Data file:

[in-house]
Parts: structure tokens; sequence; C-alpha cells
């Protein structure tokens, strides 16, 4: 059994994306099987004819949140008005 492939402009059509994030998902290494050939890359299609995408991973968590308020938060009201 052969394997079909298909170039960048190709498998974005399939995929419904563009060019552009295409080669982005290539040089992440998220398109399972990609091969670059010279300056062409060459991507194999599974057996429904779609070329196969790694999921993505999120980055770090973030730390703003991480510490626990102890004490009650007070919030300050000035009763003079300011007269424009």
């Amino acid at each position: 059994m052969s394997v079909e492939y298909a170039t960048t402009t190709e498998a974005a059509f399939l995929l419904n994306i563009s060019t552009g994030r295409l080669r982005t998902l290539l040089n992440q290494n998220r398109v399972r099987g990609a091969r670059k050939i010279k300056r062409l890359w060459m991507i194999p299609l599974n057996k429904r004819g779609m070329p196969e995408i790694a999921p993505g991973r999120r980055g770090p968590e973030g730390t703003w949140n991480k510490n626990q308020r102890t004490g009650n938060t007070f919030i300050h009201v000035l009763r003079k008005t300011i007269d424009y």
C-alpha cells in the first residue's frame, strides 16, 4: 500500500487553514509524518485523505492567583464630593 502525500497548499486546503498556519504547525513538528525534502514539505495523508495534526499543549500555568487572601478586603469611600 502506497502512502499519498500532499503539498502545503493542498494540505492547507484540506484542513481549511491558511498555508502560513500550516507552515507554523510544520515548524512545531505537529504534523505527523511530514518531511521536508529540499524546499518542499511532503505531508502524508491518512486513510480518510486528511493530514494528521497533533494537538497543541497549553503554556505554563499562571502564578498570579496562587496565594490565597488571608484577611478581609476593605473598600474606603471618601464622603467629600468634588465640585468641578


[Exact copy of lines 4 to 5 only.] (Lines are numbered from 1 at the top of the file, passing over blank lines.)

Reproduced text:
């Amino acid at each position: 059994m052969s394997v079909e492939y298909a170039t960048t402009t190709e498998a974005a059509f399939l995929l419904n994306i563009s060019t552009g994030r295409l080669r982005t998902l290539l040089n992440q290494n998220r398109v399972r099987g990609a091969r670059k050939i010279k300056r062409l890359w060459m991507i194999p299609l599974n057996k429904r004819g779609m070329p196969e995408i790694a999921p993505g991973r999120r980055g770090p968590e973030g730390t703003w949140n991480k510490n626990q308020r102890t004490g009650n938060t007070f919030i300050h009201v000035l009763r003079k008005t300011i007269d424009y």
C-alpha cells in the first residue's frame, strides 16, 4: 500500500487553514509524518485523505492567583464630593 502525500497548499486546503498556519504547525513538528525534502514539505495523508495534526499543549500555568487572601478586603469611600 502506497502512502499519498500532499503539498502545503493542498494540505492547507484540506484542513481549511491558511498555508502560513500550516507552515507554523510544520515548524512545531505537529504534523505527523511530514518531511521536508529540499524546499518542499511532503505531508502524508491518512486513510480518510486528511493530514494528521497533533494537538497543541497549553503554556505554563499562571502564578498570579496562587496565594490565597488571608484577611478581609476593605473598600474606603471618601464622603467629600468634588465640585468641578